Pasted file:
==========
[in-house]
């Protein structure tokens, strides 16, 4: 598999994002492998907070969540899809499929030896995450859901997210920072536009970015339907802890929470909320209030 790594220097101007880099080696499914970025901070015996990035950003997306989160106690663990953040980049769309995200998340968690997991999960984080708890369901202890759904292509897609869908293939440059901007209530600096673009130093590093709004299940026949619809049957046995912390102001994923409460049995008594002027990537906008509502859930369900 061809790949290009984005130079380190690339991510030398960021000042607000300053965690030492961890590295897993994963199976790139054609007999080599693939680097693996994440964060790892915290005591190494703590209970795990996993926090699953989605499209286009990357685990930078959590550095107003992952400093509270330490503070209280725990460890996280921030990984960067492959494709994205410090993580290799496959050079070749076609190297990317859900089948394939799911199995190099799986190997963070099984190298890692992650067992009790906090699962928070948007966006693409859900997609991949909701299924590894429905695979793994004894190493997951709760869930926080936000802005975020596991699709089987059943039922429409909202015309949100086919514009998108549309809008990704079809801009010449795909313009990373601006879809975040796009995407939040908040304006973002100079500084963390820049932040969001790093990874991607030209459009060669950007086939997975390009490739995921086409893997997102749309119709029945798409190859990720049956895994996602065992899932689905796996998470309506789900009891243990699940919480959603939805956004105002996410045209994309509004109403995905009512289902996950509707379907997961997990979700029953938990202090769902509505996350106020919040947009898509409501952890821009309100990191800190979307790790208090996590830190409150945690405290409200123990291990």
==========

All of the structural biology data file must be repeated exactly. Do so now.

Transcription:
[in-house]
């Protein structure tokens, strides 16, 4: 598999994002492998907070969540899809499929030896995450859901997210920072536009970015339907802890929470909320209030 790594220097101007880099080696499914970025901070015996990035950003997306989160106690663990953040980049769309995200998340968690997991999960984080708890369901202890759904292509897609869908293939440059901007209530600096673009130093590093709004299940026949619809049957046995912390102001994923409460049995008594002027990537906008509502859930369900 061809790949290009984005130079380190690339991510030398960021000042607000300053965690030492961890590295897993994963199976790139054609007999080599693939680097693996994440964060790892915290005591190494703590209970795990996993926090699953989605499209286009990357685990930078959590550095107003992952400093509270330490503070209280725990460890996280921030990984960067492959494709994205410090993580290799496959050079070749076609190297990317859900089948394939799911199995190099799986190997963070099984190298890692992650067992009790906090699962928070948007966006693409859900997609991949909701299924590894429905695979793994004894190493997951709760869930926080936000802005975020596991699709089987059943039922429409909202015309949100086919514009998108549309809008990704079809801009010449795909313009990373601006879809975040796009995407939040908040304006973002100079500084963390820049932040969001790093990874991607030209459009060669950007086939997975390009490739995921086409893997997102749309119709029945798409190859990720049956895994996602065992899932689905796996998470309506789900009891243990699940919480959603939805956004105002996410045209994309509004109403995905009512289902996950509707379907997961997990979700029953938990202090769902509505996350106020919040947009898509409501952890821009309100990191800190979307790790208090996590830190409150945690405290409200123990291990």